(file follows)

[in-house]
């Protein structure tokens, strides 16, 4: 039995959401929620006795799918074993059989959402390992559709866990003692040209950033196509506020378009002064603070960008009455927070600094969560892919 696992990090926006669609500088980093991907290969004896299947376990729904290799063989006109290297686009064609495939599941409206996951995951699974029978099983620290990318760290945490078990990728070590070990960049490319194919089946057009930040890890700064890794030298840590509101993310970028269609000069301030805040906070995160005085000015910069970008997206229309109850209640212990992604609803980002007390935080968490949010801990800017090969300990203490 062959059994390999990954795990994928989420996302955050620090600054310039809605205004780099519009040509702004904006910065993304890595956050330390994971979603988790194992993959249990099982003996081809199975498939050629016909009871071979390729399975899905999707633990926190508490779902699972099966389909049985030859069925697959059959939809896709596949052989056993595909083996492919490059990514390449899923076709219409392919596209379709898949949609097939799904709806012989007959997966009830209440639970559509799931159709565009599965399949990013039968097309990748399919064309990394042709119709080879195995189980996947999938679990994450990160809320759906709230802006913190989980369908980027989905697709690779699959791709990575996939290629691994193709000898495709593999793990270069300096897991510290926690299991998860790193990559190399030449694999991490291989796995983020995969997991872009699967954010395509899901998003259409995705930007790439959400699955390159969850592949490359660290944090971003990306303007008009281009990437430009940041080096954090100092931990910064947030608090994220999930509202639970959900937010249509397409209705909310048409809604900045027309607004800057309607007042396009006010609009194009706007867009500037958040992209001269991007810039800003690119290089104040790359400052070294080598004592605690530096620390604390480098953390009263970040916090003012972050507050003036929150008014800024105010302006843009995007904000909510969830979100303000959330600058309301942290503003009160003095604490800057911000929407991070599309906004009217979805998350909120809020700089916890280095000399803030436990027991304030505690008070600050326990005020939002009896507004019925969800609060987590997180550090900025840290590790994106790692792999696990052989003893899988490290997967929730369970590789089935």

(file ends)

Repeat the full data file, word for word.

[in-house]
């Protein structure tokens, strides 16, 4: 039995959401929620006795799918074993059989959402390992559709866990003692040209950033196509506020378009002064603070960008009455927070600094969560892919 696992990090926006669609500088980093991907290969004896299947376990729904290799063989006109290297686009064609495939599941409206996951995951699974029978099983620290990318760290945490078990990728070590070990960049490319194919089946057009930040890890700064890794030298840590509101993310970028269609000069301030805040906070995160005085000015910069970008997206229309109850209640212990992604609803980002007390935080968490949010801990800017090969300990203490 062959059994390999990954795990994928989420996302955050620090600054310039809605205004780099519009040509702004904006910065993304890595956050330390994971979603988790194992993959249990099982003996081809199975498939050629016909009871071979390729399975899905999707633990926190508490779902699972099966389909049985030859069925697959059959939809896709596949052989056993595909083996492919490059990514390449899923076709219409392919596209379709898949949609097939799904709806012989007959997966009830209440639970559509799931159709565009599965399949990013039968097309990748399919064309990394042709119709080879195995189980996947999938679990994450990160809320759906709230802006913190989980369908980027989905697709690779699959791709990575996939290629691994193709000898495709593999793990270069300096897991510290926690299991998860790193990559190399030449694999991490291989796995983020995969997991872009699967954010395509899901998003259409995705930007790439959400699955390159969850592949490359660290944090971003990306303007008009281009990437430009940041080096954090100092931990910064947030608090994220999930509202639970959900937010249509397409209705909310048409809604900045027309607004800057309607007042396009006010609009194009706007867009500037958040992209001269991007810039800003690119290089104040790359400052070294080598004592605690530096620390604390480098953390009263970040916090003012972050507050003036929150008014800024105010302006843009995007904000909510969830979100303000959330600058309301942290503003009160003095604490800057911000929407991070599309906004009217979805998350909120809020700089916890280095000399803030436990027991304030505690008070600050326990005020939002009896507004019925969800609060987590997180550090900025840290590790994106790692792999696990052989003893899988490290997967929730369970590789089935």